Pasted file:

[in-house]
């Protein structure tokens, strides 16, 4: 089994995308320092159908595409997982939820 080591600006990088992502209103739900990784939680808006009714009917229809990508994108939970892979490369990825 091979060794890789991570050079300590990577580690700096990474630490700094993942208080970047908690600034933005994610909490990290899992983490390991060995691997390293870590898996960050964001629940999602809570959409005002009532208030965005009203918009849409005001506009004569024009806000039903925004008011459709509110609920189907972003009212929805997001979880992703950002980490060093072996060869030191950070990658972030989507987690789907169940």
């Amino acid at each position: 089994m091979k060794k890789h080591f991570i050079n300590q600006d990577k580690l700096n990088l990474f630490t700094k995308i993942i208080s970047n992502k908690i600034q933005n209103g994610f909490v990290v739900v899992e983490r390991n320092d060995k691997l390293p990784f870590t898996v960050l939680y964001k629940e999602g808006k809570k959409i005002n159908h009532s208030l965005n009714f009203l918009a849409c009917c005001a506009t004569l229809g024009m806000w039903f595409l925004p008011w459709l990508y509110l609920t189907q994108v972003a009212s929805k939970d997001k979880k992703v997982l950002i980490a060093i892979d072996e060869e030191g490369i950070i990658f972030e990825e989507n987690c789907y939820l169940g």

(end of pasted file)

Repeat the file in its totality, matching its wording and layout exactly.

[in-house]
């Protein structure tokens, strides 16, 4: 089994995308320092159908595409997982939820 080591600006990088992502209103739900990784939680808006009714009917229809990508994108939970892979490369990825 091979060794890789991570050079300590990577580690700096990474630490700094993942208080970047908690600034933005994610909490990290899992983490390991060995691997390293870590898996960050964001629940999602809570959409005002009532208030965005009203918009849409005001506009004569024009806000039903925004008011459709509110609920189907972003009212929805997001979880992703950002980490060093072996060869030191950070990658972030989507987690789907169940």
């Amino acid at each position: 089994m091979k060794k890789h080591f991570i050079n300590q600006d990577k580690l700096n990088l990474f630490t700094k995308i993942i208080s970047n992502k908690i600034q933005n209103g994610f909490v990290v739900v899992e983490r390991n320092d060995k691997l390293p990784f870590t898996v960050l939680y964001k629940e999602g808006k809570k959409i005002n159908h009532s208030l965005n009714f009203l918009a849409c009917c005001a506009t004569l229809g024009m806000w039903f595409l925004p008011w459709l990508y509110l609920t189907q994108v972003a009212s929805k939970d997001k979880k992703v997982l950002i980490a060093i892979d072996e060869e030191g490369i950070i990658f972030e990825e989507n987690c789907y939820l169940g």